The epidemic of obesity has received no small amount of news coverage in recent years. Between 33 and 35 percent of American adults can be classified as “obese.” An obese adult is defined as someone with a body mass index, or BMI, of over 30. Those whose height, weight, and gender formulate into obesity have decreased life expectancy and increased risks of myriad health problems, such as the following:
• Cardiovascular disease
• Heart Disease
• Pulmonary disease
• Reproductive disorders
But you probably already knew that. What you may not know is that obesity also takes a tremendous toll on those recovering from surgery and has a major effect on the circulatory system. These issues largely affect those considering orthopedic surgery.
Recovery from Surgery
Obese patients are at a major disadvantage when recovering from knee-replacement surgery. Because any weight on the surgically traumatized joint causes painful strain, at first, increased weight complicates the issue. As a result, obese patients tend to shift their weight to the side that wasn’t (directly) affected by the surgery. The imbalanced posture can play a role in over-stressing the non-surgical side as well as delaying healing of the surgically replaced joint.
A secondary issue that causes obese patients to have trouble recovering from surgery is that being overweight often correlates to a sedentary lifestyle. (This is especially true for the morbidly obese, those with a BMI between 35 and 50.) Such a pattern leads to muscle weakness, which, in turn, can cause pain. Because strong muscles allow forces on the joints to be dispersed, those with stronger muscles tend to heal more quickly and with less pain.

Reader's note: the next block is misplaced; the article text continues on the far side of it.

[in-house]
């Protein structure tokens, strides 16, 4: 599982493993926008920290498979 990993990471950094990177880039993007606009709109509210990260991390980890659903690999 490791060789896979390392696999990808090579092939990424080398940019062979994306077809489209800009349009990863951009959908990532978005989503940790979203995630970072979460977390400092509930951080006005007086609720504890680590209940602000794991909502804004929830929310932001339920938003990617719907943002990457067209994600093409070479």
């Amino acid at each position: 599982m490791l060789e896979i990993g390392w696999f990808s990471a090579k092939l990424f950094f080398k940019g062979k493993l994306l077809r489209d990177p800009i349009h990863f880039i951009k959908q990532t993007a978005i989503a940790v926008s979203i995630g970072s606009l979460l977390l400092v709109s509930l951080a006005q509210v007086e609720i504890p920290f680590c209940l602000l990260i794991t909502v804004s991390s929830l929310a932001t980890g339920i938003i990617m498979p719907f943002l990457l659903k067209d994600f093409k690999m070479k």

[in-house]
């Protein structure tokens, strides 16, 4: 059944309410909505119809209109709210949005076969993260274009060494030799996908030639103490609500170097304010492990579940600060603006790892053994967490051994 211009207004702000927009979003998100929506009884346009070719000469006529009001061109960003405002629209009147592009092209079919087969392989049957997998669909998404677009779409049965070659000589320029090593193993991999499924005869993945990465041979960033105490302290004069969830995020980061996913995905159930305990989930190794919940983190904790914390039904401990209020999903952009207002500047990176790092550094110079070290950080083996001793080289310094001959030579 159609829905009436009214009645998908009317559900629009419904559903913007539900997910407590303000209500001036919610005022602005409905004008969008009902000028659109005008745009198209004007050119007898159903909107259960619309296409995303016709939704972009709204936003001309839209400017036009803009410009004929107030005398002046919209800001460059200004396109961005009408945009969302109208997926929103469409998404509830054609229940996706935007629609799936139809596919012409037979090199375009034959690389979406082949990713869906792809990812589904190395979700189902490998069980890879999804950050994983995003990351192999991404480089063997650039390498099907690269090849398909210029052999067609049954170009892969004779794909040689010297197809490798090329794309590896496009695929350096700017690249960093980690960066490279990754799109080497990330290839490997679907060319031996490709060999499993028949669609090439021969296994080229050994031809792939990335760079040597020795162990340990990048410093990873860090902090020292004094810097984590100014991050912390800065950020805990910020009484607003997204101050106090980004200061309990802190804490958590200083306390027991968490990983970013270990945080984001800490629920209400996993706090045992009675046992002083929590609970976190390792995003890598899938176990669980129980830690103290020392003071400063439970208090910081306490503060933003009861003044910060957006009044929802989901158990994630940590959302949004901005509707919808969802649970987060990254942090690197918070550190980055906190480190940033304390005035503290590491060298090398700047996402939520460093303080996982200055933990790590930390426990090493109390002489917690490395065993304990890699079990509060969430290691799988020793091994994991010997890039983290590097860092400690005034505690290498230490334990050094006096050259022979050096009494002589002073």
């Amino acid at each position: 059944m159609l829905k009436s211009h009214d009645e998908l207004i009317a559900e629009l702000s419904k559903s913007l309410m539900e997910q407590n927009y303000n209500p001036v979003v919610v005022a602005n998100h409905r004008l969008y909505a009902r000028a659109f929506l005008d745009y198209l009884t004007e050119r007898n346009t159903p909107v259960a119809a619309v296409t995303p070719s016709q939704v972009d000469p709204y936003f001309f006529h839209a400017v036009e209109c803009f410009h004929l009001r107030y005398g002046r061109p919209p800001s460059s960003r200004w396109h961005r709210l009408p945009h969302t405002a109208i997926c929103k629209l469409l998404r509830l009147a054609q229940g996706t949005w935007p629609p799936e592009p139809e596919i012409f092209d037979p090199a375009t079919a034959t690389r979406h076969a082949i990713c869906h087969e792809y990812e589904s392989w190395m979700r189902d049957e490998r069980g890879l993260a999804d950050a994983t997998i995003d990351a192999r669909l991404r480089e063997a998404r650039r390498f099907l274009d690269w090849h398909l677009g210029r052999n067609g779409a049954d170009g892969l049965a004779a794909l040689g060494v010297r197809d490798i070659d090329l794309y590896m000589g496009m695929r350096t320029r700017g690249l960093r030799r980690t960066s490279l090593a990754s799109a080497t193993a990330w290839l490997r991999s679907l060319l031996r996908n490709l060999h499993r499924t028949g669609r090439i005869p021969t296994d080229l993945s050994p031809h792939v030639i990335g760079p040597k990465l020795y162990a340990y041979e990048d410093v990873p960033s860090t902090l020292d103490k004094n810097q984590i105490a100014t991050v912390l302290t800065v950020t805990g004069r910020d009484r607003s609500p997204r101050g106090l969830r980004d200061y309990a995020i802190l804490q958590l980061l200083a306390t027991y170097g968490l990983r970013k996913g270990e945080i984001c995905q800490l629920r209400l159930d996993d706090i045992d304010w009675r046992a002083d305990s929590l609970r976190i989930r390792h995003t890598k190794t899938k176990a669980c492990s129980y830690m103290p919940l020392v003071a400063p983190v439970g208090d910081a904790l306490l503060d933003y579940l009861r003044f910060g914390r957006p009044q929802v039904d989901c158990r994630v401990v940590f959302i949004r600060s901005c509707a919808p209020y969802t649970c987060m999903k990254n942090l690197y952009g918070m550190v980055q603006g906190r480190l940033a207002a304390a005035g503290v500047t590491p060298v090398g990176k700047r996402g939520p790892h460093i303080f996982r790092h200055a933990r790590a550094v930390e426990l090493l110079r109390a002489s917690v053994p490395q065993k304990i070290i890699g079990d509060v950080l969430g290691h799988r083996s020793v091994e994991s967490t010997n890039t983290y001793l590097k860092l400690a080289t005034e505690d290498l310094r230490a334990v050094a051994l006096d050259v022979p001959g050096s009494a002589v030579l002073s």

In addition to recovery from surgery, obese people tend to have problems with circulation to their extremities. Circulatory issues translate into the body’s decreased ability to heal itself; an obese person’s body tends to heal more slowly and less effectively than those whose circulation is unimpeded.
Those who could be classified as “morbidly obese” may have less-than-ideal joint positioning, due to the fatty tissue that causes the hips and feet to point outward, rather than straight ahead. While hip replacement may alleviate some of the pain, the positioning of the hip will delay complete rehabilitation and ideal functionality.
A good orthopedic surgeon will discuss the complications that obesity brings to the table before surgery is seriously considered. Because of the increased risks involved, some surgeons even refuse to perform surgeries on obese patients, instead prescribing a regimented diet-and-exercise program. Once patients lose the excess weight, they often see their original symptoms disappear and can sometimes eliminate the need for surgery, altogether.
If you’re overweight and are experiencing joint pain, the best thing you can do is to lose the excess weight. Chances are, you’ll experience reduced symptoms and eliminate the need to even visit the orthopedic surgeon’s office, altogether.
Physical Therapist Daniel Baumstark
Daniel Baumstark, along with Christopher Cousins and Kira Davis, operate Washington, D.C.’s boutique physical therapy clinic, PhysioDC. PhysioDC is conveniently located in downtown Washington, D.C. at 1001 Connecticut Avenue NW, Suite 330. If you live or work in D.C. and need a reputable physical therapist, be sure to contact PhysioDC through their website (www.physiodc.com) or by calling (202) 223-8500.
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